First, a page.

Voting hurdles? Step into the rumor-control booth

Posted: October 07, 2008

Worried that you won't be able to vote in your McCain or Obama T-shirt or that you'll get busted for unpaid parking tickets if you show up at the polls? Here's the real skinny on some of the stories about voting being passed around in e-mails, fliers and rumors:

* It turns out that the e-mail warning that you shouldn't wear any Obama shirts, pins or hats to the polls has some basis in fact. There's an ongoing legal battle about it, but some counties in Pennsylvania interpret the law against polling-place electioneering different from others.

Philadelphia lets you vote with your partisan gear on. Montgomery County doesn't. Might be smart to bring a sweatshirt on Election Day to cover up.

* Another e-mail warns that if you're voting with an absentee ballot and don't submit a color photocopy of your driver's license with your ballot, your "vote is going to be thrown into the trash can."

Not exactly. You need an ID only when you vote for the first time, or for the first time at a new polling place.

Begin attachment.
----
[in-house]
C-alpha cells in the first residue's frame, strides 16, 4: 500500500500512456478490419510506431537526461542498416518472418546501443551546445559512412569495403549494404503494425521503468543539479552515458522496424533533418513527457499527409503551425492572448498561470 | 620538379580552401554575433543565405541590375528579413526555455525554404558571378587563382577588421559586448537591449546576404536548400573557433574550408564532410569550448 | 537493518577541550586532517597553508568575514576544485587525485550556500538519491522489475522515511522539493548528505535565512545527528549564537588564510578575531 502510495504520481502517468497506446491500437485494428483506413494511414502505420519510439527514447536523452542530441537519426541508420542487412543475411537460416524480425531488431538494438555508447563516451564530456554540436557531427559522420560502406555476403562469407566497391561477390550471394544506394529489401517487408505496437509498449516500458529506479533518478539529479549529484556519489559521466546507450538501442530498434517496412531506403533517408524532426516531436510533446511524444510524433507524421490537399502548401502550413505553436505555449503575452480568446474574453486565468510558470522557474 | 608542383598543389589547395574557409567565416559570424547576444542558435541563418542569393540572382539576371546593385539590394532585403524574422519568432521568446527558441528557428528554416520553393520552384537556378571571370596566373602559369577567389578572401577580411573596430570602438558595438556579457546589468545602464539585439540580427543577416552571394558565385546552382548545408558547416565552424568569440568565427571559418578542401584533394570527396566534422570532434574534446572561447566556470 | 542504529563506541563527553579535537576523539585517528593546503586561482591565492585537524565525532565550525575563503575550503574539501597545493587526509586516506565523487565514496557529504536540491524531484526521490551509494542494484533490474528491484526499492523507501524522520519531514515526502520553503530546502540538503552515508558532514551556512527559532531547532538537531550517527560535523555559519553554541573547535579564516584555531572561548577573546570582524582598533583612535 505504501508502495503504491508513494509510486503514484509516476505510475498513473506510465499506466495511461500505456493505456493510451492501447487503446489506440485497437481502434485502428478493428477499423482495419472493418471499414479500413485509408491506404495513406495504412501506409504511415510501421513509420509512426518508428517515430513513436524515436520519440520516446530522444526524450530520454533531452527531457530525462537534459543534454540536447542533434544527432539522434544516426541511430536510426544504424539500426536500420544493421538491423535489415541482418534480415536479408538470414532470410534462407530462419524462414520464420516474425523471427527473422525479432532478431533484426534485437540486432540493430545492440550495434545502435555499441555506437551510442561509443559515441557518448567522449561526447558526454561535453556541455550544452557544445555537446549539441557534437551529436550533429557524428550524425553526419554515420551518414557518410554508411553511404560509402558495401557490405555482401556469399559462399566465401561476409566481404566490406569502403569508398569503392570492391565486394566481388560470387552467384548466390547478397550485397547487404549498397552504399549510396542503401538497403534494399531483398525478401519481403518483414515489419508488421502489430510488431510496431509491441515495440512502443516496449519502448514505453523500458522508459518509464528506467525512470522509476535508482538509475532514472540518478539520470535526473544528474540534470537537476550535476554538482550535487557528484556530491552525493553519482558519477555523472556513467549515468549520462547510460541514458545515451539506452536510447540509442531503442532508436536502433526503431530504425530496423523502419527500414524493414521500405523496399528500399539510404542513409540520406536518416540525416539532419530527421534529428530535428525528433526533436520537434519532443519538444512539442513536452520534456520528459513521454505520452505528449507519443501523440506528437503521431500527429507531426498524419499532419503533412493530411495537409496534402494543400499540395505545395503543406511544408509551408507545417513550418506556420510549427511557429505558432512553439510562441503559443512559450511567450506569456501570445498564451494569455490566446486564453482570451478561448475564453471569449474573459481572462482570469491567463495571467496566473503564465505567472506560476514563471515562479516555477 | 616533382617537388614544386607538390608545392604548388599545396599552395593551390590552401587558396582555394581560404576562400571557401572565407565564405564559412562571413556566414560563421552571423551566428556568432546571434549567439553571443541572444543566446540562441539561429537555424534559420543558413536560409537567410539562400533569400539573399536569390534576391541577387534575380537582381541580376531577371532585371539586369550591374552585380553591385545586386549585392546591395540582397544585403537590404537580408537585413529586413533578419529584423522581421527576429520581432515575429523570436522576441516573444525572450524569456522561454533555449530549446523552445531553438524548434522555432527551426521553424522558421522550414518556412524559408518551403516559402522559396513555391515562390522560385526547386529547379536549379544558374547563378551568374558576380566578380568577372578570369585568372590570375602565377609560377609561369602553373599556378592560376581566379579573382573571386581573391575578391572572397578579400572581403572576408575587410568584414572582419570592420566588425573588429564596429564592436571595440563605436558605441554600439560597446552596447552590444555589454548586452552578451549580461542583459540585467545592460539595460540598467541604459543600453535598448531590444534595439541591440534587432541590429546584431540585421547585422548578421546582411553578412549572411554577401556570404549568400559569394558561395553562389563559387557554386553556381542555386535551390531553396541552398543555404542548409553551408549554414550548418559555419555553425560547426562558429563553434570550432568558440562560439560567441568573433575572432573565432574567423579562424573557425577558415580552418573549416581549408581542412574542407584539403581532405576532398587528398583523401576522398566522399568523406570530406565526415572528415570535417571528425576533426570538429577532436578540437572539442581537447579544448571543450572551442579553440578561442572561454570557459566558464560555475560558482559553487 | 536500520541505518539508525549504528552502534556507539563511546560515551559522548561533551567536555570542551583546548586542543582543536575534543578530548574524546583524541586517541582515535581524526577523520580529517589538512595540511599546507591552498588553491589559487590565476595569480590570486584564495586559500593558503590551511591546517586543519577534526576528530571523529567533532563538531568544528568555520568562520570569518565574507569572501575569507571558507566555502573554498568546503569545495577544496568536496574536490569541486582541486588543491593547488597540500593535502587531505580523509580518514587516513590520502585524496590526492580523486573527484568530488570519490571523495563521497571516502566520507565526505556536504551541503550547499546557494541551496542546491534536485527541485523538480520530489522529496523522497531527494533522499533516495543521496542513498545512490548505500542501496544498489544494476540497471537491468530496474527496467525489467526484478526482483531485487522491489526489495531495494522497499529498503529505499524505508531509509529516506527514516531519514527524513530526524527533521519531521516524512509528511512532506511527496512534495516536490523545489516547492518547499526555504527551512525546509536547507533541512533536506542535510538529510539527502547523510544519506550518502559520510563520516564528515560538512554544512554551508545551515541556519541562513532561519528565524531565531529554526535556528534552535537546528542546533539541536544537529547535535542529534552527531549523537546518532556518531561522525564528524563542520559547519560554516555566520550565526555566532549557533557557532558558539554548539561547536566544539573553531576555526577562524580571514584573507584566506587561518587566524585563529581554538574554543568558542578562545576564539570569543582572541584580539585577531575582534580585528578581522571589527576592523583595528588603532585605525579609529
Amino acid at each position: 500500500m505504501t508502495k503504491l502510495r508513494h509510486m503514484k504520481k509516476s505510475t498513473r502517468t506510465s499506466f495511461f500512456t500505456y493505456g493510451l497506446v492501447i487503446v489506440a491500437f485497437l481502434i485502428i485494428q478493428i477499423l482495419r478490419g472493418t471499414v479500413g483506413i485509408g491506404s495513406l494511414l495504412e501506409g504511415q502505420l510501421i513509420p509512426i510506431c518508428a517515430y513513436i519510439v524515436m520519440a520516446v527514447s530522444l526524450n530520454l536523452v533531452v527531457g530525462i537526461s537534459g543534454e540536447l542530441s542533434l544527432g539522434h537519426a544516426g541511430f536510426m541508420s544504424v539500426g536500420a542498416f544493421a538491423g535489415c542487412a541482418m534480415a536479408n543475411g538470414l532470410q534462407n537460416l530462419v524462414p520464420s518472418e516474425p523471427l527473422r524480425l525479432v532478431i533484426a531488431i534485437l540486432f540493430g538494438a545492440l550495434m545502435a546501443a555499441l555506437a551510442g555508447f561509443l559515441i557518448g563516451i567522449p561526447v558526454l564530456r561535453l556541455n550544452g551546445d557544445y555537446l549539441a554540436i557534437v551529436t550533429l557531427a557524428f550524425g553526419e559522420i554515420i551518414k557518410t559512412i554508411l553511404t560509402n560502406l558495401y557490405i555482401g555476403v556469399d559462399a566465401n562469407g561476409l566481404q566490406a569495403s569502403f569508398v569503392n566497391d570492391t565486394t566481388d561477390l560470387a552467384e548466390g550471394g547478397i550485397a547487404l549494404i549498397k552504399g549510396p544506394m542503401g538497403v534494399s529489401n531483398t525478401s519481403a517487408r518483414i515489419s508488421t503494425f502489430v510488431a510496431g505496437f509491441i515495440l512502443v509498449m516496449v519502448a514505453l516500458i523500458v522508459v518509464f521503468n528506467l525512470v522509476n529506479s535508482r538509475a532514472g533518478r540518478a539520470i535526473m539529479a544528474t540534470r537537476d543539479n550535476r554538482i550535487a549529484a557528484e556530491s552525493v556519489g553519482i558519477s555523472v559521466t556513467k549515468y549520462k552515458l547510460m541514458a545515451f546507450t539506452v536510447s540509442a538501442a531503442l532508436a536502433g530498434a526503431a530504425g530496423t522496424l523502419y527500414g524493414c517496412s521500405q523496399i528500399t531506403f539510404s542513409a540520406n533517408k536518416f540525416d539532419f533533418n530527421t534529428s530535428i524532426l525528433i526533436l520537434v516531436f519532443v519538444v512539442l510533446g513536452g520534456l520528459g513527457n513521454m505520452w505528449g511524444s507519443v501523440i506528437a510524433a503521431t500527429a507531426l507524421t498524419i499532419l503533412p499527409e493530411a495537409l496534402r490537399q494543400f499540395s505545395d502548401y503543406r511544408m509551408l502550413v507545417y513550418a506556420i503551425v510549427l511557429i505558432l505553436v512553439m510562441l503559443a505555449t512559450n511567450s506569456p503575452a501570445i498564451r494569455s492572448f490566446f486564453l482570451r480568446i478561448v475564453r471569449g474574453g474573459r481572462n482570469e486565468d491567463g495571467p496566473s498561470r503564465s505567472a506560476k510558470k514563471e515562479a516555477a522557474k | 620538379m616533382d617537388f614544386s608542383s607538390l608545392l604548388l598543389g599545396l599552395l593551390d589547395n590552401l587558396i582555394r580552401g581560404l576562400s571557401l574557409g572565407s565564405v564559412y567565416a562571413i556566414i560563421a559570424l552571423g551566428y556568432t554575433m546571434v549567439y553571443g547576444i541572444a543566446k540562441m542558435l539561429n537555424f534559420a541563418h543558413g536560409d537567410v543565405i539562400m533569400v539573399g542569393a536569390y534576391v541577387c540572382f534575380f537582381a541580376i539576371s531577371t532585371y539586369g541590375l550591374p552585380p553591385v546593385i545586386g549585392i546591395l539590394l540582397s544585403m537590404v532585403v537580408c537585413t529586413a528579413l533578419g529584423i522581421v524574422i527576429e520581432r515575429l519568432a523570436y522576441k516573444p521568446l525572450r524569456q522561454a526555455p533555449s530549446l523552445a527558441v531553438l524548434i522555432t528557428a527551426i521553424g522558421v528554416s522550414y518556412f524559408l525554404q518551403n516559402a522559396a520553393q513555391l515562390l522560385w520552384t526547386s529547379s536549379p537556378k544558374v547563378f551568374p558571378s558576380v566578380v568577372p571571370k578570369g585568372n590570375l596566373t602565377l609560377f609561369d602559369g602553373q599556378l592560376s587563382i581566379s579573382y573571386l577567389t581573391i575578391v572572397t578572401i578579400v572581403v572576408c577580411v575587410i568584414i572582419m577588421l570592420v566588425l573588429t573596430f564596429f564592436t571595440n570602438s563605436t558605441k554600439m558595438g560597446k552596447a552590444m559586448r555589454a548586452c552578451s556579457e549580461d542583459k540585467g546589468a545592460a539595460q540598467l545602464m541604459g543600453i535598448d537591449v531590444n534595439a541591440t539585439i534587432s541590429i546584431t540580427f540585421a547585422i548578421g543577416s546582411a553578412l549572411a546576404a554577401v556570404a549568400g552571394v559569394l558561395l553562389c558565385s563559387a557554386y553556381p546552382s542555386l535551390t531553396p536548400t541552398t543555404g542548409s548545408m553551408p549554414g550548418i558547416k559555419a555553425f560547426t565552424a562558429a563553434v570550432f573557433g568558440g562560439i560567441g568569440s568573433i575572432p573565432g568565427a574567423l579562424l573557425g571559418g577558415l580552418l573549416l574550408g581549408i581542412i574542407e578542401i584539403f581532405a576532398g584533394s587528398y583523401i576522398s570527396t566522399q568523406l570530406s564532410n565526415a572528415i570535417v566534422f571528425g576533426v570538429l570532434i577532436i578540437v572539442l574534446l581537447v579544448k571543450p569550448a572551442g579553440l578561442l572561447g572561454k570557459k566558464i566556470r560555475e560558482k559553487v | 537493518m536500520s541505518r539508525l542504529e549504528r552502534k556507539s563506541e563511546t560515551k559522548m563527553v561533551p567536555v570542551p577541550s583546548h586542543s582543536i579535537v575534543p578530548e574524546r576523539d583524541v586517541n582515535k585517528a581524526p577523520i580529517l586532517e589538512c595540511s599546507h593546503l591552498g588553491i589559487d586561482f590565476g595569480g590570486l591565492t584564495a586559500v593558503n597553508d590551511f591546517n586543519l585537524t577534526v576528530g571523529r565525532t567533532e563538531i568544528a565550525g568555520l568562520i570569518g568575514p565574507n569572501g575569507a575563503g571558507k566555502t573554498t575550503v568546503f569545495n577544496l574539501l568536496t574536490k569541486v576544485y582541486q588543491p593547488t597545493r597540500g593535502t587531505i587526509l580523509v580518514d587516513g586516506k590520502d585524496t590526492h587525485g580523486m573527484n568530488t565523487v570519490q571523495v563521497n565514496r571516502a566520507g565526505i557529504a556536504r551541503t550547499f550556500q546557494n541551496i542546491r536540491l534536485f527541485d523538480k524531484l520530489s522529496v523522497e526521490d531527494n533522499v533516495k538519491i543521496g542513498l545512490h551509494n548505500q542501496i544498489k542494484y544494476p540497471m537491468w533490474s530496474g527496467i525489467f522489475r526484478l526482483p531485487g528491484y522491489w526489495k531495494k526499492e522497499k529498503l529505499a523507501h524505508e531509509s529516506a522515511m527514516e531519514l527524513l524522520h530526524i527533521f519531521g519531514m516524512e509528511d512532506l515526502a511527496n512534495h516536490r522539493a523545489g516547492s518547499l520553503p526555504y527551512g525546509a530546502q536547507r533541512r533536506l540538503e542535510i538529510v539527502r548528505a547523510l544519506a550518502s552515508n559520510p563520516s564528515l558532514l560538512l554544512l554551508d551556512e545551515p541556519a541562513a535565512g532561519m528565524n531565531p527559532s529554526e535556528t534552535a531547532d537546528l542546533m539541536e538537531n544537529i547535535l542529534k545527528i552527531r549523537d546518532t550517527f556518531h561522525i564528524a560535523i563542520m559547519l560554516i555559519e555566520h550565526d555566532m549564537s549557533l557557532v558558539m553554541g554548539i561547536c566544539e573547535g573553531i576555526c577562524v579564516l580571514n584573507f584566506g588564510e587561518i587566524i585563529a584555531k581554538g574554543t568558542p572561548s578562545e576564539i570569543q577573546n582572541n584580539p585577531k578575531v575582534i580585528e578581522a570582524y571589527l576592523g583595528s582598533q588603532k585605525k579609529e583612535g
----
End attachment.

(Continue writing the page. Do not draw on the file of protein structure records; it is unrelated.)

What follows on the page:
If you didn't provide a copy of your ID when you registered, then you do need to provide it with the absentee ballot or absentee-ballot application.

But it doesn't have to be in color, and it doesn't have to be a driver's license. You can get a list of acceptable forms of ID at the Pennsylvania Department of State Web site, .

* Fliers in black Philadelphia neighborhoods last week warned that anyone with outstanding warrants or unpaid parking tickets could be arrested if they show up at the polls. Baloney. Nobody will bother you.

* Rumors have circulated that anyone facing a home foreclosure loses the right to vote. That's untrue, although residents who move should update their voter registration to their new address.

Accusations of voter manipulation and dirty tricks are par for the course in election season. Last month, the Obama campaign sued in Michigan to prevent the Republican Party from using foreclosure lists to challenge registration. Michigan GOP leaders have denied using the lists in any way.

There were reports in Wisconsin last month that the McCain campaign was sending Democrats fliers with applications for absentee ballots, some addressed to the wrong election office. *

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